And yet, the trick is to dress up the expected tropes with something fresh, a new twist on the familiar, an exotic locale, a thematic arena that pushes buttons (like a love story among nuns, for example), or the source of unexpected genius colliding with an unlikely source of darkness.
Be the same, genre-wise… but be different, style and set-dressing-wise and exposition-wise, with powerful themes and a narrative full of shock, awe, surprise and warm hugs in the right places.
Successful genre stories break out for two reasons: they deliver the expected with stellar vividness and sensual resonance, and they change things up with the delivery with fresh ideas that plow new ground… all within the tropes of the genre itself.
The world doesn’t need another vampire story. But it does need a new vampire story that gives us something we haven’ seen before, complete with the fangs and blood and sexuality we signed up for.
7. Acknowledge the End-Game of who you are really writing for.
This last one really separates the published from the frustrated, careers from one-hit-wonders.
As writers, we are constantly advised to “write what we know,” and just as much, “to write what we want to write.”
Be careful with that last one. Because it just might bite you back.
Writing what you know and what you want is not a problem if those things align with what readers want. That’s the goal… to sense what will play in the marketplace, and deliver a story you would want to read, provided it aligns with it. When you and the reader are in the same place, good things happen.
Notice that lawyers writing legal thrillers is always a viable pitch. But grocery checkers writing grocery checking thrillers… not so much.
If you don’t give a crap about your readers, if you proudly proclaim that you are writing this for yourself, and only yourself… then you take your chances with others agreeing.
But the real pitfall, the deepest one with the poisoned spikes pointing upward from its floor, is when “writing for yourself” embraces an ambivalence, even a disdain, for the conventions of commercial fiction itself. You may have gotten into the business for yourself, for the love of writing and the love of stories you want to experience, but the moment you declare your professional intentions the dime flips and you have more than yourself to consider.
If it pleases yourself to write a story with no inherent conflict in play, then you are shooting yourself in the foot, and you will be left alone with your defiance. We hope you like your story, because nobody else may read it.
If it pleases you to write a story that violates every convention of story structure and dramatic theory, knock yourself out. Just know that you have, in essence, written your own rejection slip, as well.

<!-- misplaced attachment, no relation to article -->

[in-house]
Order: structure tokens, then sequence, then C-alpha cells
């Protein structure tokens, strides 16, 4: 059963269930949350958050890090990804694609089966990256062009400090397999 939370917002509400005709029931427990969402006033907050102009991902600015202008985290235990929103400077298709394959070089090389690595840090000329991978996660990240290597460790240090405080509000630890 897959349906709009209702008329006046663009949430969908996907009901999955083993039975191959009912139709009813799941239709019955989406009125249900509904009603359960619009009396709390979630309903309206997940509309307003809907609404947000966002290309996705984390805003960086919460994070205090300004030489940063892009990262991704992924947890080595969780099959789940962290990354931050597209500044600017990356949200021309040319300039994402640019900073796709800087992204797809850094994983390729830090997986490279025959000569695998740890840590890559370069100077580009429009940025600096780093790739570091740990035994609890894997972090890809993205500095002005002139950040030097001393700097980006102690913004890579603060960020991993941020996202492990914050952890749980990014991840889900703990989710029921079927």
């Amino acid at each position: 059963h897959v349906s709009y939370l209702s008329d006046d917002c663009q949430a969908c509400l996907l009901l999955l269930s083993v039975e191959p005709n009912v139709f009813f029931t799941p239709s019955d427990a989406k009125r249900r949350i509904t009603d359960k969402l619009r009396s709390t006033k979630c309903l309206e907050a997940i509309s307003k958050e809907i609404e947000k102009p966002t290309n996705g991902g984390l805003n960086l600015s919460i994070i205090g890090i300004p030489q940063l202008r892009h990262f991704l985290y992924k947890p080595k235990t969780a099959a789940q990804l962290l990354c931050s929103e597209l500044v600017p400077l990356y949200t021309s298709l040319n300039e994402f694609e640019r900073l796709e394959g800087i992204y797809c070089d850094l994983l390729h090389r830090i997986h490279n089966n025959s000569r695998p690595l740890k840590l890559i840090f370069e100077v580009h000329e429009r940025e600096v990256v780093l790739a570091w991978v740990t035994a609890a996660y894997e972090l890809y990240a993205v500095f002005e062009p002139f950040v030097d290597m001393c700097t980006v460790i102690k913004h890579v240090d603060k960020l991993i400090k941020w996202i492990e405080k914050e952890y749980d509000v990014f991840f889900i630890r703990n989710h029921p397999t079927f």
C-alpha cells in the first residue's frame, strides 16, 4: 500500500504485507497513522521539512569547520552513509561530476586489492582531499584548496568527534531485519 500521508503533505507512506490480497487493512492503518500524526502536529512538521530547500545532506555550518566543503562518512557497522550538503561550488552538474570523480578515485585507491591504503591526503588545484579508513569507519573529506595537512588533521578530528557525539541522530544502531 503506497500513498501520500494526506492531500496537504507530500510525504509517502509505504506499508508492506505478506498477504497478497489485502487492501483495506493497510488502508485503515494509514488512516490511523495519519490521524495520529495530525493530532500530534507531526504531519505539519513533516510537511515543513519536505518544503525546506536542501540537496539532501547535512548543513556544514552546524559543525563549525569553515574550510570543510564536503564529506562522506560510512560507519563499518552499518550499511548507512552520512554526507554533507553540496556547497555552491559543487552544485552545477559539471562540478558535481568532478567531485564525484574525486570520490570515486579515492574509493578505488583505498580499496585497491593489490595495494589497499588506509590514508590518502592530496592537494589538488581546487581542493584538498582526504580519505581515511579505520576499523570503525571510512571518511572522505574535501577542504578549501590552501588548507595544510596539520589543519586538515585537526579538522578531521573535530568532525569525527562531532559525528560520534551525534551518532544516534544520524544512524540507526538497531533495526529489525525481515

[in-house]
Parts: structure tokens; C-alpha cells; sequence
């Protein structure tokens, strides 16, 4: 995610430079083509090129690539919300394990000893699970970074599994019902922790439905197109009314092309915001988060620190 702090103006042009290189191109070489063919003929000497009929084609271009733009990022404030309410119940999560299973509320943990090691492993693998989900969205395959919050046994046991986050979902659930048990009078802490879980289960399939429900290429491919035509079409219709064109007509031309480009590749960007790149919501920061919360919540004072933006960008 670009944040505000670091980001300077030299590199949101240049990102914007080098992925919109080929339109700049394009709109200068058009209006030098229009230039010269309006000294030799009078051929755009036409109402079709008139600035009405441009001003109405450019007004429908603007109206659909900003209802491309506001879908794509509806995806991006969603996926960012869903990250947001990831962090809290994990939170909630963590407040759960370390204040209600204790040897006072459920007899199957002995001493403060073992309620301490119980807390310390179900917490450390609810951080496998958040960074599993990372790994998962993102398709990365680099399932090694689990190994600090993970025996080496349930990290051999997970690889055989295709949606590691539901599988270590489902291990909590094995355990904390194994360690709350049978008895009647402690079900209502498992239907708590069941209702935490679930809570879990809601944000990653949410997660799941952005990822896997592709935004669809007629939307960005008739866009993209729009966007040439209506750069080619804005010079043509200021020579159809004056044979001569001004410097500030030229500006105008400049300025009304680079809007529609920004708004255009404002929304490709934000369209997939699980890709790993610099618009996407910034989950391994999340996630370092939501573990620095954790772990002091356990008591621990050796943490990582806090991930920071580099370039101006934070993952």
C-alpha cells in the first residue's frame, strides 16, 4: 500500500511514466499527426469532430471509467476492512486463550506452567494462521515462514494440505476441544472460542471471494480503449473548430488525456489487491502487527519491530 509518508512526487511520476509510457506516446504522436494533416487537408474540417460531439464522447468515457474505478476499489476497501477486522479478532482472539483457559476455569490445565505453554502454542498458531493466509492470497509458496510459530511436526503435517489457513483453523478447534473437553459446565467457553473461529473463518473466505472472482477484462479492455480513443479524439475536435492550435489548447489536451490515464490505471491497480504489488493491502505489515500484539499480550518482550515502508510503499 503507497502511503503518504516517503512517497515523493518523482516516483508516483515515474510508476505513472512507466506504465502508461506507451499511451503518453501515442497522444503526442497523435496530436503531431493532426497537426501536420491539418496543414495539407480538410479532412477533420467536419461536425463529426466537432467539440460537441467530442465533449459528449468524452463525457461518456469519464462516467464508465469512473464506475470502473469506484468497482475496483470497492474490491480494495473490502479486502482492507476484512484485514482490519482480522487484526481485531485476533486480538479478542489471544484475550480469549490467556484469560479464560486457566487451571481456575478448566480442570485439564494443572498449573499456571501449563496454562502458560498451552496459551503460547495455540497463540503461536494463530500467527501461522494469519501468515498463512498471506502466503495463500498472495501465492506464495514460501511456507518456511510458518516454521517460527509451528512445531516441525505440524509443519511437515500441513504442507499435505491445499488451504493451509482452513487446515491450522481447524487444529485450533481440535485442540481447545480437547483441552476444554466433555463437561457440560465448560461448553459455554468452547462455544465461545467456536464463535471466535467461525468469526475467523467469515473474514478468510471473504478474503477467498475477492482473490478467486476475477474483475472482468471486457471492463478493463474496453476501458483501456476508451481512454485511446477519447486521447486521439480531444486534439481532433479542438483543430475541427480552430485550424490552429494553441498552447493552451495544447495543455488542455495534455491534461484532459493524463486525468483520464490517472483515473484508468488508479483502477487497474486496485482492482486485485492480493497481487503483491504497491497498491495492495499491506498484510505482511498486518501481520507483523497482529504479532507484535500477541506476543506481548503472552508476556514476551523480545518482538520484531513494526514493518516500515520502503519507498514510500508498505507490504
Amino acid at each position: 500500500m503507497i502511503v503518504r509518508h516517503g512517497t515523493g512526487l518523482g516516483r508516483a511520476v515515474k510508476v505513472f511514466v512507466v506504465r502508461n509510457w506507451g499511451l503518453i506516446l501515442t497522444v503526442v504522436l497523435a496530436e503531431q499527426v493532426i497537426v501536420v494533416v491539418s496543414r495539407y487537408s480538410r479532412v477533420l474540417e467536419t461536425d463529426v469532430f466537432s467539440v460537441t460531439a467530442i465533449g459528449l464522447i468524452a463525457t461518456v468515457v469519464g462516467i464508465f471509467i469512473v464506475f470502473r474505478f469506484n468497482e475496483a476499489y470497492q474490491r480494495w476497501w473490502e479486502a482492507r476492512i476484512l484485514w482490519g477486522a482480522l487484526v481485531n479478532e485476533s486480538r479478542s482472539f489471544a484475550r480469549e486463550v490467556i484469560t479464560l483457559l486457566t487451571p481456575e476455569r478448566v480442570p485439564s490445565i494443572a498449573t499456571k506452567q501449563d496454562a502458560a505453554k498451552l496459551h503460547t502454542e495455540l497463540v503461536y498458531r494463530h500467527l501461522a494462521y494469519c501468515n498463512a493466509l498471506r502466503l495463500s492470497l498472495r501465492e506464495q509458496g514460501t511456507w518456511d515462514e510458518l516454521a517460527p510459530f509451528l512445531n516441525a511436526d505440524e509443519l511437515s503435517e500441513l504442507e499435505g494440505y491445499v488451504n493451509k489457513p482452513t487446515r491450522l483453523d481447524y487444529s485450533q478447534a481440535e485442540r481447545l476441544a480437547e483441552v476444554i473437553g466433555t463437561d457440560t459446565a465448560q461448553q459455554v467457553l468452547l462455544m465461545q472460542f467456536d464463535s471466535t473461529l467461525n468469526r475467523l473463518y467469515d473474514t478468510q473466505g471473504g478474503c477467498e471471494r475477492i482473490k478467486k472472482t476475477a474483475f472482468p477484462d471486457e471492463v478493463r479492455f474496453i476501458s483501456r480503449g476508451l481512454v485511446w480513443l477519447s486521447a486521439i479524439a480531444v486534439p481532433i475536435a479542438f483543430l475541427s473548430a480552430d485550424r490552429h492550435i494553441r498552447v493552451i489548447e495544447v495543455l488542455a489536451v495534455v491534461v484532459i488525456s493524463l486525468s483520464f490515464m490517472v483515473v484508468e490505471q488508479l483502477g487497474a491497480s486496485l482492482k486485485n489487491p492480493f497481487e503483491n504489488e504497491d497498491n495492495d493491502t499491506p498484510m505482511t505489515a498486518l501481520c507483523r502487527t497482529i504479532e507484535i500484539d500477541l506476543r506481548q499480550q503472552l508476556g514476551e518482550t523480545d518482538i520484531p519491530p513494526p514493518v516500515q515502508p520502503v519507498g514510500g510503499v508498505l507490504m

Writing for yourself, when you are a professional, by definition implies that you want what your readers want, and you want to give it to them in a format and within the parameters of execution that align with the tropes of your genre and the fundamental tenets of how modern commercial fiction is built.
If you’re a professional, or you want to be, then you won’t want to try to reinvent those wheels, because you know they defy reinvention. Rather, you embrace the conventions of today’s fiction within its genres, because you know they work for you instead of forcing you into a corner of your own preference.
Which means you have to discover them, learn them, and master them. Whether you’ve been at this for a month or for two decades, that much is true and non-negotiable.
Making things up, outside of or in rejection of today’s principles, in either defiance or ignorance, will get you exactly nowhere.
You’ll be alone in that corner if you don’t open your heart and mind and eyes to what works, and why. The true art of fiction writing at its best, regardless of genre, is to give the expected a kick in the pants without knocking it down, to infuse it with your own voice and your own take on the world, and in a way that will reach out to touch others and open their eyes through your story, to embrace them and gift them with a reading experience they won’t soon forget, because it moved them, perhaps in ways you could not have foreseen.
That’s the magic of it, really. Readers are as discerning and individual in their desires and tastes as we writers are. And so the best we can do it reach out to them, extending a virtual hand or embrace, in the hope that they will respond.
Readers owe us nothing. And if you’re doing this right, you owe them everything you have in you to deliver that stellar level of experience.
With these seven principles embedded in your vision and your process, your chances of doing so are infinitely greater than otherwise.
If you’d like a peek at the cover of my new writing book, available from Writers Digest books in October 2015, entitled:
… click on the title to go to Amazon.com, where it is available for pre-order.
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… and a few longer ebooks for $2.99, including a conversational forum with James Scott Bell and Randy Ingermanson and me…